The white light generated by the lamp in a DLP TV projection system passes through a color wheel as it travels to the surface of the DMD panel. The color wheel filters the light into red, green, and blue, from which a single-chip DLP TV projection system can create at least 16.7 million colors. And the 3-DMD chip system found in DLP TV Cinema projection systems is capable of producing no fewer than 35 trillion colors.
The on and off states of each micromirror are coordinated with these three basic building blocks of color. For example, a mirror responsible for projecting a purple pixel will only reflect red and blue light to the projection surface; our eyes then blend these rapidly alternating flashes to see the intended hue in a projected image.
- APPLICATIONS AND CONFIGURATIONS
DLP TV Projection System
1-CHIP DLP PROJECTION SYSTEM
Televisions, home theater systems and business video projectors using DLP TV technology rely on a single DMD chip configuration like the one described above.
White light passes through a color wheel filter, causing red, green and blue light to be shone in sequence on the surface of the DMD. The switching of the mirrors, and the proportion of time they are ‘on’ or ‘off’ is coordinated according to the color shining on them. The human visual system integrates the sequential color and sees a full-color image.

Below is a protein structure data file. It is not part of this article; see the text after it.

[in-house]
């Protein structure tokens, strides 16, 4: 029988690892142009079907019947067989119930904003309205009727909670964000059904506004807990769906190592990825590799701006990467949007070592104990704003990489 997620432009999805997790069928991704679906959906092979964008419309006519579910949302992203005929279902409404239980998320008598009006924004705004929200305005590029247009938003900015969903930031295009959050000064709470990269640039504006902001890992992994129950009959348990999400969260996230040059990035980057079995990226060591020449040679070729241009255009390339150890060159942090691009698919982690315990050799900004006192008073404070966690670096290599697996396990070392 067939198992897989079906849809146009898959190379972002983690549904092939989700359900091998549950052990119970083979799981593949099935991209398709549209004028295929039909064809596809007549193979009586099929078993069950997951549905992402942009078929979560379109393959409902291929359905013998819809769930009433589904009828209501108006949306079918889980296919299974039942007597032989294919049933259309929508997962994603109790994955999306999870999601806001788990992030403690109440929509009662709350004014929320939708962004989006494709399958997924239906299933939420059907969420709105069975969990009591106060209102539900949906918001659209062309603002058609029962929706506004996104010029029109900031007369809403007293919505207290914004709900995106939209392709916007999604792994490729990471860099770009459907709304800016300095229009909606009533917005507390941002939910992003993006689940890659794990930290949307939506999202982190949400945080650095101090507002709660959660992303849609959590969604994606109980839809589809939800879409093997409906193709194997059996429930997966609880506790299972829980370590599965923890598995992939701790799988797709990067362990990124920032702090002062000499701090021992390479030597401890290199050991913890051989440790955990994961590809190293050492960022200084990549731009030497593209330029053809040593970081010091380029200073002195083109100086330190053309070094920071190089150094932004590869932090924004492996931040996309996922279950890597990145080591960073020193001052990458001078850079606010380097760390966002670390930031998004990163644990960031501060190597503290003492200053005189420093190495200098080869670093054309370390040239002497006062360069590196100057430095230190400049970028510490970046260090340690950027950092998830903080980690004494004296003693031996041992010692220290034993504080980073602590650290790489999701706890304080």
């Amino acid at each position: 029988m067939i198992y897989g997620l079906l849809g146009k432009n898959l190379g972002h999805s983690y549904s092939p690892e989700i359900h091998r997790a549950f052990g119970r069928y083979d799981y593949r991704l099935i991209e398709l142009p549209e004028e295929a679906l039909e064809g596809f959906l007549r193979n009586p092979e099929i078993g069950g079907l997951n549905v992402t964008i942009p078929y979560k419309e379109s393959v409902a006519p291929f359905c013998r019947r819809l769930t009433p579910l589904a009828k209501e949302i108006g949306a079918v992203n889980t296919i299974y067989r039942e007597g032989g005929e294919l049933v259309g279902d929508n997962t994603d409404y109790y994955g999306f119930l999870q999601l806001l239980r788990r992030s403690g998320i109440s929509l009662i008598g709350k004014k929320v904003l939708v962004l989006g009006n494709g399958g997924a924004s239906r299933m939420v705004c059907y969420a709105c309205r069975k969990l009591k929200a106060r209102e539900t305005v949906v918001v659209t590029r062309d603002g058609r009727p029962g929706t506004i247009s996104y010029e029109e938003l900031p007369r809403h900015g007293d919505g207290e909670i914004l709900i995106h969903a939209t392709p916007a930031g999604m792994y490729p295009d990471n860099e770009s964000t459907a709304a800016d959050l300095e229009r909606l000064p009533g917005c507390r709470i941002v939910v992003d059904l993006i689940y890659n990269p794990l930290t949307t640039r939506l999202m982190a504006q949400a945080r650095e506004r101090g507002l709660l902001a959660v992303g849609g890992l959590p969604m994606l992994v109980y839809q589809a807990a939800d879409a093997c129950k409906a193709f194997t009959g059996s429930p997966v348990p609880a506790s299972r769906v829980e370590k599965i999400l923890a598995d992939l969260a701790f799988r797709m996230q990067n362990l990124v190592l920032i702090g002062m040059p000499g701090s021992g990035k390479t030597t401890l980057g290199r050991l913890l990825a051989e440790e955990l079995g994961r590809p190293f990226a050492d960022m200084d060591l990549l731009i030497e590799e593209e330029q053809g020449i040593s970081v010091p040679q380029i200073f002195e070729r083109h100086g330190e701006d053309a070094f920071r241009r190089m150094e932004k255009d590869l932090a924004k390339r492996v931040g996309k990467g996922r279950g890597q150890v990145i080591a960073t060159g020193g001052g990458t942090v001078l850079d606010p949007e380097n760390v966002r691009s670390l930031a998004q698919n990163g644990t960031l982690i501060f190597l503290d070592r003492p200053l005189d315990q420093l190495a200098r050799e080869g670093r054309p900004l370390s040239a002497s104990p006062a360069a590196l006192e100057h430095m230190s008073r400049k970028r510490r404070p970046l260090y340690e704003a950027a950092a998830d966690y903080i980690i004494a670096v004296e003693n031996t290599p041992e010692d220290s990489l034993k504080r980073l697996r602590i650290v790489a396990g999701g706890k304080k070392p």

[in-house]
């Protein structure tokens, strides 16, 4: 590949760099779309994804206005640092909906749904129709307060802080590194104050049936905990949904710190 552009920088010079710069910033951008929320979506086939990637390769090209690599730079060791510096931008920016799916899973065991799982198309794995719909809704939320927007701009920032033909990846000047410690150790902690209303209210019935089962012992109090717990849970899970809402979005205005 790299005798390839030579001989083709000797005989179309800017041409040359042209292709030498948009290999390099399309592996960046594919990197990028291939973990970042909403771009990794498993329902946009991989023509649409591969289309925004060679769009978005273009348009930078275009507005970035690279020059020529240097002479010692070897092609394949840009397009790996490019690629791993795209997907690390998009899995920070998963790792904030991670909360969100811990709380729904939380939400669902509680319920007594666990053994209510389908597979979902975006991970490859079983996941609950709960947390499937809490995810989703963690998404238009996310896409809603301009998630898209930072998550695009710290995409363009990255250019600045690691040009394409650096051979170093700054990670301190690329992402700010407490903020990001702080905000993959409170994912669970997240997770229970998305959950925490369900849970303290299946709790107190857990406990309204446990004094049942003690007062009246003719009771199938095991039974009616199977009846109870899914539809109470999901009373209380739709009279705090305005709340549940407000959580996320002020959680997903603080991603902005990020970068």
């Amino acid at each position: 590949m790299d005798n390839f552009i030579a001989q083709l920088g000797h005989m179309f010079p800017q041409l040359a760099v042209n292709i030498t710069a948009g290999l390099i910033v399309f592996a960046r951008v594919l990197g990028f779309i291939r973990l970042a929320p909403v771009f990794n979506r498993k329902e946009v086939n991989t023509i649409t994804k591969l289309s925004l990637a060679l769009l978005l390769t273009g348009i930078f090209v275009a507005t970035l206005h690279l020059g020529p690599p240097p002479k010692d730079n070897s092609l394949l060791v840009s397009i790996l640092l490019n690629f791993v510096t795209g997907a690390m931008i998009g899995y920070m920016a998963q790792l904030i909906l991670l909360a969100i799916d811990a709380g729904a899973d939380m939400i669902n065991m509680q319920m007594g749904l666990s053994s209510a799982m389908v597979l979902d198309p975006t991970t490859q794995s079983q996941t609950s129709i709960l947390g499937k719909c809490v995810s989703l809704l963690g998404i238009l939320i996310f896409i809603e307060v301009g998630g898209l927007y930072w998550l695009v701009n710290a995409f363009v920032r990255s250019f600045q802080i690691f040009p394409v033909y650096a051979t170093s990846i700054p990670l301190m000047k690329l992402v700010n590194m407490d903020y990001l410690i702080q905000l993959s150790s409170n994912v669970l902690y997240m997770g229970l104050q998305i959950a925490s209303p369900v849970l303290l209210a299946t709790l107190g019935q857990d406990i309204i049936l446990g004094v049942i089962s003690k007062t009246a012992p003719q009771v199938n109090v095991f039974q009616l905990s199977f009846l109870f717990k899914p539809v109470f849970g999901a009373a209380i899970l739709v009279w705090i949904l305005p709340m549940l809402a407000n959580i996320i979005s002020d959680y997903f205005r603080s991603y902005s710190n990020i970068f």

DLP TV Projection System
3-CHIP DLP PROJECTION SYSTEM
DLP TV technology-enabled video projectors for very high image quality or high brightness applications such as cinema and large venue displays rely on a 3-DMD-chip configuration to produce stunning images, whether moving or still.
In a 3-chip system, the white light generated by the lamp passes through a prism that divides it into red, green and blue. Each DMD chip is dedicated to one of these three colors; the colored light that each micromirror reflects is then combined and passed through the projection lens to form a single pixel in the image.
DLP TV technology comes closer than any other display solution to reproducing the exact mirror image of its source material. That’s why images projected by DLP TV technology are always crystal clear.